What will we find in this department?
The department has an extensive collection of artefacts, primarily of early and late medieval date, but also from the post-medieval period.
Where can we see the department’s collection?
The department’s most important and most valuable objects are on display as part of the permanent exhibition Pradzieje Pomorza (The Prehistory of Pomerania) at the headquarters of Gdańsk Archaeological Museum (ul. Mariacka 25/26).
How big is the collection and where did the artefacts come from?
The collection comprises tens of thousands of artefacts, most of them discovered at sites excavated in the Pomorskie Voivodeship. These excavations took place at strongholds (fortified settlements and enclosures), examples of which include Janiszewo, Lubiszewo and Żarnowiec. Open settlements were also excavated, among them sites in Pruszcz Gdański, Juszkowo and Gdynia-Oksywie.
An equally important part of the collection are the medieval and post-medieval finds recovered from urban excavations in towns such as Gniew, Tczew, Skarszewy and Starogard Gdański.
The department’s holdings do not include artefacts from Gdańsk itself, as these are kept in the Gdańsk Archaeology Department.
What type of objects feature in the collection and what are they made of?
Ceramics predominate among the items in this collection. They include various types of pottery (from tribal times to the post-medieval period), spindle whorls (small discs fitted onto a spindle to increase its inertia and prevent spun yarn from slipping off it), loom weights and a rattle
There are also numerous objects made of animal bone and antler, such as needles, awls, handle fittings, combs and board game pieces. Notable stone artefacts include querns (for manual grinding of grain), pestles, whetstones and a set of anthropomorphic figures known as stone babas, whose function remains unknown (perhaps they were statues of local deities, gravestones of distinguished warriors, memorial stones, or maybe boundary markers).
Objects made of amber, glass, silver and bronze also feature in our collection. They include beads, pendants, finger rings and temple rings (women’s dress accessories consisting of an open ring with a characteristic S-shaped terminal, which were attached to a linen headdress and worn near the temples).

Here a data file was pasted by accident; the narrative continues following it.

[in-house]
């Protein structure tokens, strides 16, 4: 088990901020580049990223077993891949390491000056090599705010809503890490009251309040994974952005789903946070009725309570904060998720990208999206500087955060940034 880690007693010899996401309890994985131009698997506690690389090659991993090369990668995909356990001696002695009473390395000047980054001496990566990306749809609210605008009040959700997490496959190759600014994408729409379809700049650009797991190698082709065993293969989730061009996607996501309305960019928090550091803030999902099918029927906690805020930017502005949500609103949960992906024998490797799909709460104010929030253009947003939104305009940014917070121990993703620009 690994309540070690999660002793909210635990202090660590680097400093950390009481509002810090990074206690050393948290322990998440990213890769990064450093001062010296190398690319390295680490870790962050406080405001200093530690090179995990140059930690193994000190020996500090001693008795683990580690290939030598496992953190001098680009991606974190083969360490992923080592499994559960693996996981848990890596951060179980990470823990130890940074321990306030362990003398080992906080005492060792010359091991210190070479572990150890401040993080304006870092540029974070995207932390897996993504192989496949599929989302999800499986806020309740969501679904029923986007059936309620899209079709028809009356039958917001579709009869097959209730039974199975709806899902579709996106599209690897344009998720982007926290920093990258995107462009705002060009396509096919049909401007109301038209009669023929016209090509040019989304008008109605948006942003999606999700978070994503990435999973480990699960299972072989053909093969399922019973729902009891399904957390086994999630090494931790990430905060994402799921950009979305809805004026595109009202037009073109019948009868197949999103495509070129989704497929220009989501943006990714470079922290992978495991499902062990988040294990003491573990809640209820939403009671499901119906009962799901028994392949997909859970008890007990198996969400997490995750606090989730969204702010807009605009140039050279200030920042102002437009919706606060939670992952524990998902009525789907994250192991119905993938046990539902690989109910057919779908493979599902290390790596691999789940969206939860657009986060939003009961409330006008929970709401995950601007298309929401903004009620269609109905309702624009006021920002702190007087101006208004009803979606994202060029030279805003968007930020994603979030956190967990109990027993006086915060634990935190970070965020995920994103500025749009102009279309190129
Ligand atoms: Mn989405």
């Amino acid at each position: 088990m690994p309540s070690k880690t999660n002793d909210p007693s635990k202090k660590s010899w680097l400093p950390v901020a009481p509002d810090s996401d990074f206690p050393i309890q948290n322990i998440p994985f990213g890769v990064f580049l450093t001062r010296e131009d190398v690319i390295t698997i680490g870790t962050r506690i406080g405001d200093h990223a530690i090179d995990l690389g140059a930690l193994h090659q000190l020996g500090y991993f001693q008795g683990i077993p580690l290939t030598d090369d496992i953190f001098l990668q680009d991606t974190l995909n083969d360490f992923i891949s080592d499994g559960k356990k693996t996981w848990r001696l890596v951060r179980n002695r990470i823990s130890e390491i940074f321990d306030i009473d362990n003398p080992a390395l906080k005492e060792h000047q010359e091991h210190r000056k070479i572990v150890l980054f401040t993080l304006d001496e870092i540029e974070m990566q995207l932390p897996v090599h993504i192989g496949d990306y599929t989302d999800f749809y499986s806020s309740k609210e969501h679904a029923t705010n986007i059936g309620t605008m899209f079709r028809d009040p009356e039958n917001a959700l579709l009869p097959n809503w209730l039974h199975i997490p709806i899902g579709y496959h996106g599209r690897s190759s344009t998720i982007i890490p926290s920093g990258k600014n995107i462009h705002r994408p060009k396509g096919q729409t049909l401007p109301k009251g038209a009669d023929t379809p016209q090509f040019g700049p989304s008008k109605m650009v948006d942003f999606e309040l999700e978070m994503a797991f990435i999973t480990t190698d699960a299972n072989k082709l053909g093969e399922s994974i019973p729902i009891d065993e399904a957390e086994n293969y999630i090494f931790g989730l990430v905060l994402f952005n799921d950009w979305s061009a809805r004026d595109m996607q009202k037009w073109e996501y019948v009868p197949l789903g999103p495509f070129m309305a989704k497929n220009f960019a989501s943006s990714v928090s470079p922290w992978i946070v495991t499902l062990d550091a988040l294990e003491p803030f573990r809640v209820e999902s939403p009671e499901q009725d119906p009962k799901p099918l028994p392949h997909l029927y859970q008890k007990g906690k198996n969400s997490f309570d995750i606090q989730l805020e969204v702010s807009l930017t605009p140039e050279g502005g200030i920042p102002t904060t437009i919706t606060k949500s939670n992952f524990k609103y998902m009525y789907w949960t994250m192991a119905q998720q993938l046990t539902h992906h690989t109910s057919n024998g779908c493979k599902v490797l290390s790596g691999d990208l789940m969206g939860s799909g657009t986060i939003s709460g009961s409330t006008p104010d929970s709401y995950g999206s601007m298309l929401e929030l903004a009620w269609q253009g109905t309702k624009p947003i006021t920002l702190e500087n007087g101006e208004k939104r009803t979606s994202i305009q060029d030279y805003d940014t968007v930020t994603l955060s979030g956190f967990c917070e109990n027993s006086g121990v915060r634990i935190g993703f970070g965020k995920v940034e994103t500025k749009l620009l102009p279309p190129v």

We also have artefacts made of iron (various types of military equipment, tools and hooks, keys, fittings, horseshoes) and less commonly occurring finds made of organic materials, such as wooden scoops and staves, and parts of leather shoes.
A valuable addition to the collection
In recent years, the collection has been enriched by an assemblage of unique grave goods discovered in the village of Ciepłe at a cemetery site dating from the times of Poland’s early Piast dynasty rulers (mid-10th to late 12th century). The finds include weapons, merchant equipment (balances and weights), riding accessories and horse harness parts. These exceptional burial furnishings of armed merchants and mounted warriors are unparalleled in Northern Europe.
Medieval and Post-Medieval Department
tel. +48 58 305 44 10 ext. 39
1. Ceramic storage vessel, 11th century
2. Ceramic pot, 12th century
3. Ceramic pot, 14th century
4. Ceramic jug, 15th century
5. Ceramic rattle, 11th century
6. Horn awl, 11th–12th century
7. Bone awl, 11th–12th century
8. Horn awl, 11th–12th century
9. Horn comb, 11th–12th century
10. Stone babas, 10th–13th century
11. Glass and amber beads, 11th century
12. Bronze spur, 1st half of 11th century
13. Iron spur, 12th–13th century
14. Iron snaffle bit, 12th–13th century
15. Iron axehead, 13th–14th century
16. Iron crossbow bolt, 13th–14th century
17. Iron shears, 14th century
18. Iron horseshoe, 13th–14th century
19. Iron key, 14th–15th century